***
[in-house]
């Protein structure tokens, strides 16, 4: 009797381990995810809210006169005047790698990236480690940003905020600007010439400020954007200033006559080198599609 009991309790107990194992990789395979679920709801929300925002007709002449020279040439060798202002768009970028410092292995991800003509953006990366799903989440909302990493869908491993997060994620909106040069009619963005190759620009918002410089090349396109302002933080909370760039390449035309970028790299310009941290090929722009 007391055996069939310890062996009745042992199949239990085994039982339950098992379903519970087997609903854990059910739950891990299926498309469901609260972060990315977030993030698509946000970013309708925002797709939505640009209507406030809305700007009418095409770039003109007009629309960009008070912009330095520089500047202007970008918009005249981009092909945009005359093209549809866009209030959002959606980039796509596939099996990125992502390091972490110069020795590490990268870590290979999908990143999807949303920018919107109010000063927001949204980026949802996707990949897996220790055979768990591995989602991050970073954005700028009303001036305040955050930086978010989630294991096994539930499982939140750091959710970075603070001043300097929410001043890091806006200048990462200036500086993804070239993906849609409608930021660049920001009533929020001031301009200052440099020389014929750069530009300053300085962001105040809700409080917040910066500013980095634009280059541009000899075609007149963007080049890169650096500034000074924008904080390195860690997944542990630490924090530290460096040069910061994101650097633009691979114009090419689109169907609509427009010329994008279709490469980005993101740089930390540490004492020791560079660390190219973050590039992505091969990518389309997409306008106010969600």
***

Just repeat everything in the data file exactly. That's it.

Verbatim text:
[in-house]
């Protein structure tokens, strides 16, 4: 009797381990995810809210006169005047790698990236480690940003905020600007010439400020954007200033006559080198599609 009991309790107990194992990789395979679920709801929300925002007709002449020279040439060798202002768009970028410092292995991800003509953006990366799903989440909302990493869908491993997060994620909106040069009619963005190759620009918002410089090349396109302002933080909370760039390449035309970028790299310009941290090929722009 007391055996069939310890062996009745042992199949239990085994039982339950098992379903519970087997609903854990059910739950891990299926498309469901609260972060990315977030993030698509946000970013309708925002797709939505640009209507406030809305700007009418095409770039003109007009629309960009008070912009330095520089500047202007970008918009005249981009092909945009005359093209549809866009209030959002959606980039796509596939099996990125992502390091972490110069020795590490990268870590290979999908990143999807949303920018919107109010000063927001949204980026949802996707990949897996220790055979768990591995989602991050970073954005700028009303001036305040955050930086978010989630294991096994539930499982939140750091959710970075603070001043300097929410001043890091806006200048990462200036500086993804070239993906849609409608930021660049920001009533929020001031301009200052440099020389014929750069530009300053300085962001105040809700409080917040910066500013980095634009280059541009000899075609007149963007080049890169650096500034000074924008904080390195860690997944542990630490924090530290460096040069910061994101650097633009691979114009090419689109169907609509427009010329994008279709490469980005993101740089930390540490004492020791560079660390190219973050590039992505091969990518389309997409306008106010969600």